REDUCING DISPARITIES WITHIN A REGION: NEW APPROACHES FOR IDENTIFYING AND ELIMINATING DISPARITIES IN AIR POLLUTION IN SAN FRANCISCO BAY AREA COMMUNITIES
Free (open access)
453 - 463
JACK P. BROADBENT
The San Francisco Bay Area in California is home to over 7 million people, many of whom live in communities that experience elevated levels of toxic air contaminants due to their relative proximity to industrial and mobile sources of air pollution. The Bay Area Air Quality Management District (Air District), the regional air pollution control agency delegated to govern for the San Francisco Bay Area, has been working to reduce these toxic air contaminant levels over the past decade through the implementation of our Community Air Risk Evaluation (CARE) program. The CARE program is our framework for identifying areas within the region with worse-than-average air quality impacts. It combines science-based analysis of air quality disparities and a more collaborative style of community engagement. It has been used to establish targeted incentive programs and expanded stationary source regulations that strive to reduce health risks for our most socioeconomically vulnerable populations. The Air District is now embarking on a renewed effort to eliminate these risks by incorporating more recent air quality and population data into our analysis, by using new provisional strategies to enhance monitoring and modeling, by targeting regulations for large industrial sources of toxic air contaminants and creating additional incentives to clean up mobile sources of diesel particulate matter. This article describes these past and ongoing efforts and specific measures being taken to ultimately eliminate disparities in air pollution in the Bay Area.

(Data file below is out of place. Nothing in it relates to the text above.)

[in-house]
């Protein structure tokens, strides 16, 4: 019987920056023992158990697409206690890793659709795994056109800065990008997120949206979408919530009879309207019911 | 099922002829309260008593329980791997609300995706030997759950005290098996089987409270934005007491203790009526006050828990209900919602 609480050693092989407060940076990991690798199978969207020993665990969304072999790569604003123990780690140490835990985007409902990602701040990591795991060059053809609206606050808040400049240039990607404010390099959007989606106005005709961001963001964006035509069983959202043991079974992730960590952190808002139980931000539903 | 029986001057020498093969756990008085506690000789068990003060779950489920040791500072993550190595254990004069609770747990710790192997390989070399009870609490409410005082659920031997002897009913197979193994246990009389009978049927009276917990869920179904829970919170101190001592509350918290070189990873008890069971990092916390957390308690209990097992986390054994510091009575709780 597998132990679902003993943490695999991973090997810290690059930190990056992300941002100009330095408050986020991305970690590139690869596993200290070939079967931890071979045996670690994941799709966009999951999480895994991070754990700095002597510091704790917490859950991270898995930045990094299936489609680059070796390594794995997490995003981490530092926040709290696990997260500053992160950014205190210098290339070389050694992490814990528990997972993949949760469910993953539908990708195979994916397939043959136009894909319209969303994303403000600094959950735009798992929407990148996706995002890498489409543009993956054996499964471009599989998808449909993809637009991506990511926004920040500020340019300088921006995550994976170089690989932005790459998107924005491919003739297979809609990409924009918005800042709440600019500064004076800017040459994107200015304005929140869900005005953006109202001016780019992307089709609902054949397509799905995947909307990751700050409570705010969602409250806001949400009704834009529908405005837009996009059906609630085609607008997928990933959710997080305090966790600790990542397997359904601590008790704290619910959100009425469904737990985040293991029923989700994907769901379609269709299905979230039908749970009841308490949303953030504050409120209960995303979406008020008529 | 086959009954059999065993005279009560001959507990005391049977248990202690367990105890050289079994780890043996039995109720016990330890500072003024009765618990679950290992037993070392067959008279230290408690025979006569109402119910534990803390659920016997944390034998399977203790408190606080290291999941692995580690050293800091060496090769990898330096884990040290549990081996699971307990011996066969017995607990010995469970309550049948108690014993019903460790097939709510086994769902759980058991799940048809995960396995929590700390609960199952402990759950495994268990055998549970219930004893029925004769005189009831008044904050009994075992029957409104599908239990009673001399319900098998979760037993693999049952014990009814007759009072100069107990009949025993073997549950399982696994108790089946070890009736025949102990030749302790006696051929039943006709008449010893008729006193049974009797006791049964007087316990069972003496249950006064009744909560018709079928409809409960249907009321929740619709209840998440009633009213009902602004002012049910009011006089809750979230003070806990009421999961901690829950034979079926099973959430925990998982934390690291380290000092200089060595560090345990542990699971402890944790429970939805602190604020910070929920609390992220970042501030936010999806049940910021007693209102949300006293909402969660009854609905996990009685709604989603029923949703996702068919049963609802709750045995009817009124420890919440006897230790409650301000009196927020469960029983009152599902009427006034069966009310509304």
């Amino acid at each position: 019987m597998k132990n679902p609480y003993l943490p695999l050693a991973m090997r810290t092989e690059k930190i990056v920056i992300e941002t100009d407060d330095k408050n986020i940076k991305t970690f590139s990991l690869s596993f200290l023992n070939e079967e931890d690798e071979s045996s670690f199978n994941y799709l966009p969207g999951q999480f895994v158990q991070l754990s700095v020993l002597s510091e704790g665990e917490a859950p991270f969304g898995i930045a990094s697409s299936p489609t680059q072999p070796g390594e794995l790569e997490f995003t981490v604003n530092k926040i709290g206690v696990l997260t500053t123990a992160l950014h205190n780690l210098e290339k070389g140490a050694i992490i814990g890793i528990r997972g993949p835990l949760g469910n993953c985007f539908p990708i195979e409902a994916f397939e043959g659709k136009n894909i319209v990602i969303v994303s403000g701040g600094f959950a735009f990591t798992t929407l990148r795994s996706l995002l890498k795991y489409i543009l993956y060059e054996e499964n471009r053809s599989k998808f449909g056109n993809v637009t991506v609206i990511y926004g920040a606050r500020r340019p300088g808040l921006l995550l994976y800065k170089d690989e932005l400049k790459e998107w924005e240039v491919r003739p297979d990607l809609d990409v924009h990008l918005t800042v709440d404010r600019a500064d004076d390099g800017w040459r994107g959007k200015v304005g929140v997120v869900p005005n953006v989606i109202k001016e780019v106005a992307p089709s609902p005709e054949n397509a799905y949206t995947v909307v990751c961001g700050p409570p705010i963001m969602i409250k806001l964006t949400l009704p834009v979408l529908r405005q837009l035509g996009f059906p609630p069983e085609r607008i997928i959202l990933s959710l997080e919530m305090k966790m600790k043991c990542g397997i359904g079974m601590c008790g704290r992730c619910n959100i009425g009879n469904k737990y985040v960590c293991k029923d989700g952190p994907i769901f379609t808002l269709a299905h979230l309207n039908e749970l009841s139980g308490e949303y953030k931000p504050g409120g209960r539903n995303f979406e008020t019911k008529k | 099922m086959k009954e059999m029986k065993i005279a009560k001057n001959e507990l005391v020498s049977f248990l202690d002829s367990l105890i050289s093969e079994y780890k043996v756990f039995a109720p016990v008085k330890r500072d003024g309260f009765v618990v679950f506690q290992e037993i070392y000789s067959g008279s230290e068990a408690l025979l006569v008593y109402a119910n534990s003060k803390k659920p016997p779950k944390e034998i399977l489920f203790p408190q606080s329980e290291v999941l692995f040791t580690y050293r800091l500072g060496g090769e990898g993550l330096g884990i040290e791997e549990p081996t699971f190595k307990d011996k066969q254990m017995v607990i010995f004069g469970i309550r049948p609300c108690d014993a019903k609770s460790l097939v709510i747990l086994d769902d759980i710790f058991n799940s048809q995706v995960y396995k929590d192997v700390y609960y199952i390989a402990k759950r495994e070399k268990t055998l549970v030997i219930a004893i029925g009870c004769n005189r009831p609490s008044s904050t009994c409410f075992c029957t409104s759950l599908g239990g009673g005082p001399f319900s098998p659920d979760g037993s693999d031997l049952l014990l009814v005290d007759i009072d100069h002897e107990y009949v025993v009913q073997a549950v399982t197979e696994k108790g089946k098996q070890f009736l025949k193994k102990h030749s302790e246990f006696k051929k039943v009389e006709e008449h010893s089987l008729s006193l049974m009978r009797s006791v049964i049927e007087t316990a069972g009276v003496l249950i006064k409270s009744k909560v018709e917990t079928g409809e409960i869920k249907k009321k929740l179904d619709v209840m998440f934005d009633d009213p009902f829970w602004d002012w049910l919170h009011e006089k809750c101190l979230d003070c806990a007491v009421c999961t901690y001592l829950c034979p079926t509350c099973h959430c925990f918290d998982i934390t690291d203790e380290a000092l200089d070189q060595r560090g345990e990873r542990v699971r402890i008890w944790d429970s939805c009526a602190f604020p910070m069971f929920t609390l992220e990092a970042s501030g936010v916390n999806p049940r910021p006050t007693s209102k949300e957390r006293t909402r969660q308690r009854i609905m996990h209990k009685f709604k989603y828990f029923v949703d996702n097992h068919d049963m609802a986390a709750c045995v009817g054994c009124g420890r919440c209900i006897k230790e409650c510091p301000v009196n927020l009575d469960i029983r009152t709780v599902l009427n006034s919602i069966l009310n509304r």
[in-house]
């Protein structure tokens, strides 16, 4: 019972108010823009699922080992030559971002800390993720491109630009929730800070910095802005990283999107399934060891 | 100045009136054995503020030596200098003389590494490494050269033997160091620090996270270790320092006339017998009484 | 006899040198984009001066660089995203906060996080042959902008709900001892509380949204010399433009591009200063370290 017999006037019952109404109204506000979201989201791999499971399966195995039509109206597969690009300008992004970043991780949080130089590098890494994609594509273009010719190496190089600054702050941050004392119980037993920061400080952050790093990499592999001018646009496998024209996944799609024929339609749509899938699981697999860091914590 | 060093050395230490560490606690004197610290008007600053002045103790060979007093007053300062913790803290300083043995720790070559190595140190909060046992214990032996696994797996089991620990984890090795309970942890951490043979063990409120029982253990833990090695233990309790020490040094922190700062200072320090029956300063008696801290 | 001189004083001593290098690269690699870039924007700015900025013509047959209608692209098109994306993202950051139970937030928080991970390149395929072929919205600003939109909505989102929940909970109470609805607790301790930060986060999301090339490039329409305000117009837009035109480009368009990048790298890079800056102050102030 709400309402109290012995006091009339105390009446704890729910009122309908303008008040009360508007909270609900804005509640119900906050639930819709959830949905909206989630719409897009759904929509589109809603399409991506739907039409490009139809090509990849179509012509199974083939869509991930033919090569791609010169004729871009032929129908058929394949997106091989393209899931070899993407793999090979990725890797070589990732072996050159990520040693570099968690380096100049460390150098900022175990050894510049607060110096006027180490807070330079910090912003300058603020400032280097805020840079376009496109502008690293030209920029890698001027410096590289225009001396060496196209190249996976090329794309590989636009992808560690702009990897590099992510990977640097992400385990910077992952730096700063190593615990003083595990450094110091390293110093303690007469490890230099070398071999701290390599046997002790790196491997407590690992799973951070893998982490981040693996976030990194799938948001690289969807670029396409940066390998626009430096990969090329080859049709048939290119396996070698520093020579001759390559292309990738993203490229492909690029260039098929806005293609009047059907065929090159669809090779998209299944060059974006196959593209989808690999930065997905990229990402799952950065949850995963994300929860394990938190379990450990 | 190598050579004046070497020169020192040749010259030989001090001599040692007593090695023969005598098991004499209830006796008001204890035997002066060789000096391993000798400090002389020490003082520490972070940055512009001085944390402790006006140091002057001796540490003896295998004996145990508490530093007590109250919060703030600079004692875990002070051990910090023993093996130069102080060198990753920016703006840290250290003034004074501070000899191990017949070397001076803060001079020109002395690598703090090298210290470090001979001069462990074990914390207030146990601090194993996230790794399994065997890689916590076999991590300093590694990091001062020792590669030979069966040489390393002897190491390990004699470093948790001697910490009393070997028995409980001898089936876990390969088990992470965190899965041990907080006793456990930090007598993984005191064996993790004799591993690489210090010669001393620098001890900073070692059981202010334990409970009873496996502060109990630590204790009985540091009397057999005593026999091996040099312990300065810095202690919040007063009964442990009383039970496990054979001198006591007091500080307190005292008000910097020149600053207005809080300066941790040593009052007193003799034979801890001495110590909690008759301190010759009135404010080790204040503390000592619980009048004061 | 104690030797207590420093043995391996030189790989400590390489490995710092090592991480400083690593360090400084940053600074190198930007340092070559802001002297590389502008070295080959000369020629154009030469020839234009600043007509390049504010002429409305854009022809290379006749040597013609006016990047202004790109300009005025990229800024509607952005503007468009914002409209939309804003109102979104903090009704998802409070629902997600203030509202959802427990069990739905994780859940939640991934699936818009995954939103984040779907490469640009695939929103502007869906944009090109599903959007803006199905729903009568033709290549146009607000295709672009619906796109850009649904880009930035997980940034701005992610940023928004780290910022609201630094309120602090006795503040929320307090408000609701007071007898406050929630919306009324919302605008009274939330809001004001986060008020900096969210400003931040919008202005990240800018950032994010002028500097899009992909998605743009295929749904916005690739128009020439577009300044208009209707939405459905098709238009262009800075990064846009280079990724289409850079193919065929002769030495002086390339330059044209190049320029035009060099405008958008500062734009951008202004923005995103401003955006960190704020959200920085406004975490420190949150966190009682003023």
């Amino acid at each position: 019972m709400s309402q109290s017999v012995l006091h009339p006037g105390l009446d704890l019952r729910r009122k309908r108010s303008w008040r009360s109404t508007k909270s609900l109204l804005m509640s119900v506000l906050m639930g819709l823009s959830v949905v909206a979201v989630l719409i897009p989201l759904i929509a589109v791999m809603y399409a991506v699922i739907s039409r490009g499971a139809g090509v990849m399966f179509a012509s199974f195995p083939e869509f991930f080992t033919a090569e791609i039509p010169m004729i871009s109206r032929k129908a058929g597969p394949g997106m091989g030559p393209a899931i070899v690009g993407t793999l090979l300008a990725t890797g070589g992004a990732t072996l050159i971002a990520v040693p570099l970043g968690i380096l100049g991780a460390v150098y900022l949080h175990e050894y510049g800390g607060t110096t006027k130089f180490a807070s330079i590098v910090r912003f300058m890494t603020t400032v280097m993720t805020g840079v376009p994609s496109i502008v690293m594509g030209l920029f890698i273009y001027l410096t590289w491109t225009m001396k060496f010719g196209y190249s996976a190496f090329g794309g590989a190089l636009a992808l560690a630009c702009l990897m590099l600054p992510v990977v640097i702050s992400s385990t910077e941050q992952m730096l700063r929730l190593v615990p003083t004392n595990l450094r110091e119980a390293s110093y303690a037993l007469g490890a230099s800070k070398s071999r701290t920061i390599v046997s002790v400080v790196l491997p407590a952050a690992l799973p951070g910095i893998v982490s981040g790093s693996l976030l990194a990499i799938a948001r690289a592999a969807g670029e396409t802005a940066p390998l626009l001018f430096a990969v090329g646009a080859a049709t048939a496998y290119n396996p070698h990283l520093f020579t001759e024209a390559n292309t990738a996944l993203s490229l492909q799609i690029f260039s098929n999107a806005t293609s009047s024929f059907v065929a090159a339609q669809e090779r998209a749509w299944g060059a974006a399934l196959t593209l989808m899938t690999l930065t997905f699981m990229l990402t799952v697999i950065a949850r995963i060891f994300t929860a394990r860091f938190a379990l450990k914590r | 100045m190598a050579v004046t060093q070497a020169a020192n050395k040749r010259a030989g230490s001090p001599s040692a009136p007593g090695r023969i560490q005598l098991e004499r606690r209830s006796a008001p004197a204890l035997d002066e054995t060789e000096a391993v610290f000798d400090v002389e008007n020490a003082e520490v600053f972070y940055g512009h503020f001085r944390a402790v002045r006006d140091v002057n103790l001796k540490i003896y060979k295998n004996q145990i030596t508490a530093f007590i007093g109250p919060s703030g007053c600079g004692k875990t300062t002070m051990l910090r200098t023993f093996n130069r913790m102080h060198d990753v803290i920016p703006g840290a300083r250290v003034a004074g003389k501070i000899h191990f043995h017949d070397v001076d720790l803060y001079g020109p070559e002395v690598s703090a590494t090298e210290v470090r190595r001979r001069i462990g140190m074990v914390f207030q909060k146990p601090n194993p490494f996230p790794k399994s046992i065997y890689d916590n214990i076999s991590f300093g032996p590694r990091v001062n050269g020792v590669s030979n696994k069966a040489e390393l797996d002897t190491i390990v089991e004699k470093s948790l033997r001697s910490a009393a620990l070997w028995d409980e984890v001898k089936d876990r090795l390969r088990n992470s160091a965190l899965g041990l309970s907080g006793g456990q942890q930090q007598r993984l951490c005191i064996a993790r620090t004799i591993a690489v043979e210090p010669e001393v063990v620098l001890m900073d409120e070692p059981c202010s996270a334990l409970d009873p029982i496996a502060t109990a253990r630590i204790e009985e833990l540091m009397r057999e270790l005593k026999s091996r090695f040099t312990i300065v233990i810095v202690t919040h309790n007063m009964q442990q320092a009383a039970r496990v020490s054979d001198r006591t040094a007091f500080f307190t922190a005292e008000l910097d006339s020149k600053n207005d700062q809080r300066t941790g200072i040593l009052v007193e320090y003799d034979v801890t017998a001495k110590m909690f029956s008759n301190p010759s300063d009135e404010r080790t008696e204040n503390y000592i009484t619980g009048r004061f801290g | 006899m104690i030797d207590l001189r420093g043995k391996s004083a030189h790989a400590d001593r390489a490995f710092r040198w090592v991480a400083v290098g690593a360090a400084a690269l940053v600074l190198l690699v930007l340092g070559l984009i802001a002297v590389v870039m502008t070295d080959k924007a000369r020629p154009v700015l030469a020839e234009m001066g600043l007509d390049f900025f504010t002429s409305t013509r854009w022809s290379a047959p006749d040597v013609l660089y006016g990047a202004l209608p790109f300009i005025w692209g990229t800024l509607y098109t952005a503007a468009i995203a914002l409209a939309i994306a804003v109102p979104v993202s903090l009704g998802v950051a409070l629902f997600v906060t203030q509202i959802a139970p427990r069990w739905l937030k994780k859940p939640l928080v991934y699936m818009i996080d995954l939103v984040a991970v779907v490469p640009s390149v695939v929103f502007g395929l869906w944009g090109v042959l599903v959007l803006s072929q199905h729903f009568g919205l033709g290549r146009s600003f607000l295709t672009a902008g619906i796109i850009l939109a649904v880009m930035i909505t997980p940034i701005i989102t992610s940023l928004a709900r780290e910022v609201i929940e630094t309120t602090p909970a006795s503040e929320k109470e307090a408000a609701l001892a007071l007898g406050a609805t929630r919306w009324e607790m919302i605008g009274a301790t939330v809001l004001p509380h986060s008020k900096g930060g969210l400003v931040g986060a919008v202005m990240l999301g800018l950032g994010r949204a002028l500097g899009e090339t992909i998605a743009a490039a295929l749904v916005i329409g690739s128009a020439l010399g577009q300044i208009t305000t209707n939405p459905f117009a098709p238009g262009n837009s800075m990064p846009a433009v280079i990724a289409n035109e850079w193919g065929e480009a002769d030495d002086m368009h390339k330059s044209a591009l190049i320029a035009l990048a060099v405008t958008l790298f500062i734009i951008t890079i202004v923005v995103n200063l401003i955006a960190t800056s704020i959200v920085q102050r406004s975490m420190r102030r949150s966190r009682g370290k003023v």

air, quality, control, communities, management, plan, strategy, local, sub-regional, disparity